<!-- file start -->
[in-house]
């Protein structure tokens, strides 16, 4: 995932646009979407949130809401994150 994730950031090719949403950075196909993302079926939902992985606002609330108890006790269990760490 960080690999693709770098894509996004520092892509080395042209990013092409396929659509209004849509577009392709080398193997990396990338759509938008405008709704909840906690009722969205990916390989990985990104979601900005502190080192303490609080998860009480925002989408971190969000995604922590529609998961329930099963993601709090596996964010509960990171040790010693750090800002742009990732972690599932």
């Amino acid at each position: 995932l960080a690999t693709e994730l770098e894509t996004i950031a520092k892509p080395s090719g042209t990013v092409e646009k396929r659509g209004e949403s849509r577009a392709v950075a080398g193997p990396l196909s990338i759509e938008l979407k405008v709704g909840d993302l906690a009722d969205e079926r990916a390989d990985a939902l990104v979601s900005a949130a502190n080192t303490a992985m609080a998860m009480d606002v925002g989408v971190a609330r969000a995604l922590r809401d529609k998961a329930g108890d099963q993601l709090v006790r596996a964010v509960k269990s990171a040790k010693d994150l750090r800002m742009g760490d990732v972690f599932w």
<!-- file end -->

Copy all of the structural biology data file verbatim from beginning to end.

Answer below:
[in-house]
């Protein structure tokens, strides 16, 4: 995932646009979407949130809401994150 994730950031090719949403950075196909993302079926939902992985606002609330108890006790269990760490 960080690999693709770098894509996004520092892509080395042209990013092409396929659509209004849509577009392709080398193997990396990338759509938008405008709704909840906690009722969205990916390989990985990104979601900005502190080192303490609080998860009480925002989408971190969000995604922590529609998961329930099963993601709090596996964010509960990171040790010693750090800002742009990732972690599932």
């Amino acid at each position: 995932l960080a690999t693709e994730l770098e894509t996004i950031a520092k892509p080395s090719g042209t990013v092409e646009k396929r659509g209004e949403s849509r577009a392709v950075a080398g193997p990396l196909s990338i759509e938008l979407k405008v709704g909840d993302l906690a009722d969205e079926r990916a390989d990985a939902l990104v979601s900005a949130a502190n080192t303490a992985m609080a998860m009480d606002v925002g989408v971190a609330r969000a995604l922590r809401d529609k998961a329930g108890d099963q993601l709090v006790r596996a964010v509960k269990s990171a040790k010693d994150l750090r800002m742009g760490d990732v972690f599932w």